Carole Baskin. The woman made famous by Netflix's “Tiger King” documentary donated $1,000 to Sen. Richard Burr of North Carolina, whose term is not over until the end of 2022 and who has said he will not actually seek reelection.
We also started to learn what the impact was on campaigns when in-person events ground to a halt. The Biden campaign claimed to have raised $33 million in the month's first half, a period that included donation surges after the South Carolina primary and Super Tuesday. That means he raised just around $14 million in the last weeks of March, a steep falloff for a candidate who was using that period to lock up the nomination. According to Shane Goldmacher, who focused on donations through ActBlue, Biden raised $27.3 million online in the first half of March and $8.5 million in the second half, an even steeper drop.
The Lincoln Project, “Ready.” A group of disaffected Republicans who want to beat President Trump, the Project is running the sort of ad that the pro-Biden super PAC Unite the Country ran in 2019: all character, no intense focus on issues. “Loss and tragedy forged in him a strength and character needs more than ever,” a narrator says. The one sign that this is different from the usual pro-Biden spot is the admission that “not everyone will agree” with everything a President Biden does.
Do you support lifting restrictions on vote-by-mail? (NBC News/WSJ, 900 registered voters)
In this election
In every election
Despite a few weeks of polarization, with the president warning that the absentee voting system he used this year is susceptible to fraud, this poll finds independents joining a supermajority of Democrats in endorsing mail voting through the pandemic. By a still-sizable 20-point margin, most voters are comfortable with allowing vote-by-mail without the restrictions being challenged right now in some states, such as requiring excuses for not showing up in person for voters under 65.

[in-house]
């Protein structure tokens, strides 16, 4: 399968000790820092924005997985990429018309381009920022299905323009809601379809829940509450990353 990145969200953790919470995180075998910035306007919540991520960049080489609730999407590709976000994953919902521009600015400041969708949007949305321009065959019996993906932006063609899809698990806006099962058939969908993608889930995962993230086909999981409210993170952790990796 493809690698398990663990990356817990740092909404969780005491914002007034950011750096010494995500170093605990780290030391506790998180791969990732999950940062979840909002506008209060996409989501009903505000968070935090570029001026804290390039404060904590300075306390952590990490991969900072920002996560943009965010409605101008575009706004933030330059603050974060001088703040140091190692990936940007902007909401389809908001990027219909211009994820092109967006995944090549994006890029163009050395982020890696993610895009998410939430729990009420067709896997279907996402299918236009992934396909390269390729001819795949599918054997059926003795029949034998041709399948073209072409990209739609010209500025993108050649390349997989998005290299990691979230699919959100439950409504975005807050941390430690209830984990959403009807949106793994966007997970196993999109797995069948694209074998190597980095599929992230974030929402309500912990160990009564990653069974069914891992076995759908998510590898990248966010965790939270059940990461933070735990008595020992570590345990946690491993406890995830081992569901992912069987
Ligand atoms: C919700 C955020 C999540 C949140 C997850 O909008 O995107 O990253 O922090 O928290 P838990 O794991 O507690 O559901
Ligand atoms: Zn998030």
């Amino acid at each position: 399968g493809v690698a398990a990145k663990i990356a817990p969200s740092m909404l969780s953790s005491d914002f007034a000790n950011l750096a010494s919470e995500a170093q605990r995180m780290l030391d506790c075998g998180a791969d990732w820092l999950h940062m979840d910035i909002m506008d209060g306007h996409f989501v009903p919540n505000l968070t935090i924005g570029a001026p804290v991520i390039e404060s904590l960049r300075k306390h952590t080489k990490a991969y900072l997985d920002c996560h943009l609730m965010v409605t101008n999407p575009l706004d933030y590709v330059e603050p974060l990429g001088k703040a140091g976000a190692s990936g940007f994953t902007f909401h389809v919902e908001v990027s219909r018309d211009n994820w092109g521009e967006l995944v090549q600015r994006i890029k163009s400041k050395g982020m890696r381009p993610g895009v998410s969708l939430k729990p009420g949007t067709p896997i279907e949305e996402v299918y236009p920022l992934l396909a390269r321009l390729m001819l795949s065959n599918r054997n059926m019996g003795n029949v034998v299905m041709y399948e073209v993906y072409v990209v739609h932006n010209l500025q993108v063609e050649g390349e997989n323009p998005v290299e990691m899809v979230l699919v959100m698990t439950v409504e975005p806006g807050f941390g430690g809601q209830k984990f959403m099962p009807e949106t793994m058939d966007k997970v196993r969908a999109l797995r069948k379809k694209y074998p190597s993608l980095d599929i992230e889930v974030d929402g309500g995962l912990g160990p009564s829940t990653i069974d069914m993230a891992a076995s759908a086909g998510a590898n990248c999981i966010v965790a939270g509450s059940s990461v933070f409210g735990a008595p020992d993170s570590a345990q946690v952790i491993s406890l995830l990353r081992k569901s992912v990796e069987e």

Do you approve of how this public official is handling the pandemic? (Detroit News, 600 Michigan adults)
Gov. Gretchen Whitmer
President Donald Trump
The first poll of Michigan conducted since the conservative backlash to Whitmer's orders found the governor in strong political shape, albeit less strong than governors who have not been at the center of protests. By a 48-point margin, Republicans disapprove of the job Whitmer has done. She's still well above water, as Democrats back her by 81 points and independents do so by 21 points. Still, more than a quarter of voters polled say that they are personally worried about providing for themselves and their families, underscoring the risks if the shutdowns drag beyond Whitmer's initial April time frame.
Is this public official doing a good or bad job responding to COVID-19? (Monmouth, 784 New Jersey adults)
Gov. Phil Murphy
President Donald Trump
Murphy, elected in 2017, has not faced the same sort of rebukes as other governors ordering crackdowns. He got some pushback after social distancing orders led to a smallish Jewish religious ceremony being broken up; Murphy, in turn, told a Fox News interviewer that he was not necessarily thinking of the Bill of Rights when he started limiting citizens' movement. The impact on his popularity is hard to see: Murphy has huge approval ratings from every New Jersey demographic, while the president's support matches the 41 percent of the vote he won in the state four years ago.
In the states
Under the old primary schedule, abandoned after the pandemic began, New York was set to hold its presidential primary April 28. Under the new schedule, the state will hold all federal primaries, for the presidency and for House districts, June 23.
But as Daniel Marans reported this week, the presidential primary could be scrapped, and all of New York's delegates assigned to Joe Biden, if the state makes use of new powers to remove defunct candidacies from the ballot. A meeting tomorrow will determine whether the board of elections does so or whether an objection leaves Sen. Bernie Sanders (I-Vt.) on the ballot.
“It’s not very controversial that Bernie Sanders has suspended his campaign,” BOE co-chair Douglas Kellner told Marans. “I anticipate that we will be removing him.”